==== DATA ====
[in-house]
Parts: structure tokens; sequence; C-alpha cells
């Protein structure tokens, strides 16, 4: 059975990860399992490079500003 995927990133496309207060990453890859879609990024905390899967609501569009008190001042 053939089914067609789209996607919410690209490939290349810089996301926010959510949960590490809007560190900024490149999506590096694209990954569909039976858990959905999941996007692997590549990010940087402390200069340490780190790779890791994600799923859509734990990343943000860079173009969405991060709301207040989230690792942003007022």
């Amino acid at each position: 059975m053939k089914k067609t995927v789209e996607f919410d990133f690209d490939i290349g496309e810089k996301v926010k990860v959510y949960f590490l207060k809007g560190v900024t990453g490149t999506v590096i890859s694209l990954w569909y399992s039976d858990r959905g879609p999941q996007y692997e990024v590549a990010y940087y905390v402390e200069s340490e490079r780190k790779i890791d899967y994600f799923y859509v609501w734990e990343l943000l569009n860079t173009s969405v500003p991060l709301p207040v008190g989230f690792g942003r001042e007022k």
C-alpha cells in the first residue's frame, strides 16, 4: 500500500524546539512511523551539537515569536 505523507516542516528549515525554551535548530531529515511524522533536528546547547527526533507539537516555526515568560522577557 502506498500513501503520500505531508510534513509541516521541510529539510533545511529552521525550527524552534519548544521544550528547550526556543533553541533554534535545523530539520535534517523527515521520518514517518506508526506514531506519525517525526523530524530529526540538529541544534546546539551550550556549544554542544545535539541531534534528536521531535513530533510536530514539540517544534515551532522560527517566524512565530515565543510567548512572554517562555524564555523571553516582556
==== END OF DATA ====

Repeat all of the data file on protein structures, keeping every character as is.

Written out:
[in-house]
Parts: structure tokens; sequence; C-alpha cells
């Protein structure tokens, strides 16, 4: 059975990860399992490079500003 995927990133496309207060990453890859879609990024905390899967609501569009008190001042 053939089914067609789209996607919410690209490939290349810089996301926010959510949960590490809007560190900024490149999506590096694209990954569909039976858990959905999941996007692997590549990010940087402390200069340490780190790779890791994600799923859509734990990343943000860079173009969405991060709301207040989230690792942003007022």
């Amino acid at each position: 059975m053939k089914k067609t995927v789209e996607f919410d990133f690209d490939i290349g496309e810089k996301v926010k990860v959510y949960f590490l207060k809007g560190v900024t990453g490149t999506v590096i890859s694209l990954w569909y399992s039976d858990r959905g879609p999941q996007y692997e990024v590549a990010y940087y905390v402390e200069s340490e490079r780190k790779i890791d899967y994600f799923y859509v609501w734990e990343l943000l569009n860079t173009s969405v500003p991060l709301p207040v008190g989230f690792g942003r001042e007022k």
C-alpha cells in the first residue's frame, strides 16, 4: 500500500524546539512511523551539537515569536 505523507516542516528549515525554551535548530531529515511524522533536528546547547527526533507539537516555526515568560522577557 502506498500513501503520500505531508510534513509541516521541510529539510533545511529552521525550527524552534519548544521544550528547550526556543533553541533554534535545523530539520535534517523527515521520518514517518506508526506514531506519525517525526523530524530529526540538529541544534546546539551550550556549544554542544545535539541531534534528536521531535513530533510536530514539540517544534515551532522560527517566524512565530515565543510567548512572554517562555524564555523571553516582556